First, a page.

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Inflationary Big Bang Cosmology

With the introduction of the “inflationary Big Bang” scenario by Alan Guth and colleagues in the 1970s and further developments in this direction in the 1980s, these problems were basically solved. According to inflation, the extremely early universe (roughly the Planck time 10-43 seconds) expands extremely rapidly, then quickly settles down to the expansion rates of the standard Big Bang model. During inflation, countless domains may arise, separating the overall universe into huge portions of spacetime in which the natural constants and even the specific laws of physics can vary. The effect of inflation on the problem of t=0, however, is fascinating. In some inflationary cosmologies, the Hawking-Penrose theorems don’t apply during the inflationary epoch. In these cosmologies we may never know whether or not an essential singularity exists, even if it does. Recently, attempts have been made to unify quantum physics and gravity and apply the results to cosmology. Proposals by Hawking and Hartle, Linde, Isham, Guth, Hawking and Turek, and others, are still in a speculative stage, but there are already some indications of what different quantum cosmologies might look like, including models with or without an initial singularity (‘eternal inflation’), with open or closed domains embedded in an open or a closed mega-universe, and so on. In most quantum cosmologies, our universe is just a part of an eternally expanding, infinitely complex megauniverse. Quantum cosmology, however, is a highly speculative field. Theories involving quantum gravity, which underlie quantum cosmology, are notoriously hard to test empirically, and they lift the philosophical issues already associated with quantum mechanics to a much more complex level since the domain is now ‘the universe’.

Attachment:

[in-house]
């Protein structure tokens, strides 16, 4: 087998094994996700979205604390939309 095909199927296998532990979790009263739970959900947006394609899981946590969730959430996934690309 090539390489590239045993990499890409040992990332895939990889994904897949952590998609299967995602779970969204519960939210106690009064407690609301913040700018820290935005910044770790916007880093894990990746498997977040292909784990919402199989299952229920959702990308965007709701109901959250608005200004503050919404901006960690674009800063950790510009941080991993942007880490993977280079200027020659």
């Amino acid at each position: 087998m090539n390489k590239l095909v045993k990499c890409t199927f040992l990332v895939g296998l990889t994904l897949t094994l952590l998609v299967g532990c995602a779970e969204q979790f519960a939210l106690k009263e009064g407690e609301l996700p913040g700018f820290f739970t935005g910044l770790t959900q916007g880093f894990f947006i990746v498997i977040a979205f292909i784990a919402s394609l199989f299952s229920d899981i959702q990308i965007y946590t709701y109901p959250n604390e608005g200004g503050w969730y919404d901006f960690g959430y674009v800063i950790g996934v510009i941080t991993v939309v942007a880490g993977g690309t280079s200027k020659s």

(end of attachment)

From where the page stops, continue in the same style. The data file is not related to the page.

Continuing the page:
Contributed by: Robert Russell

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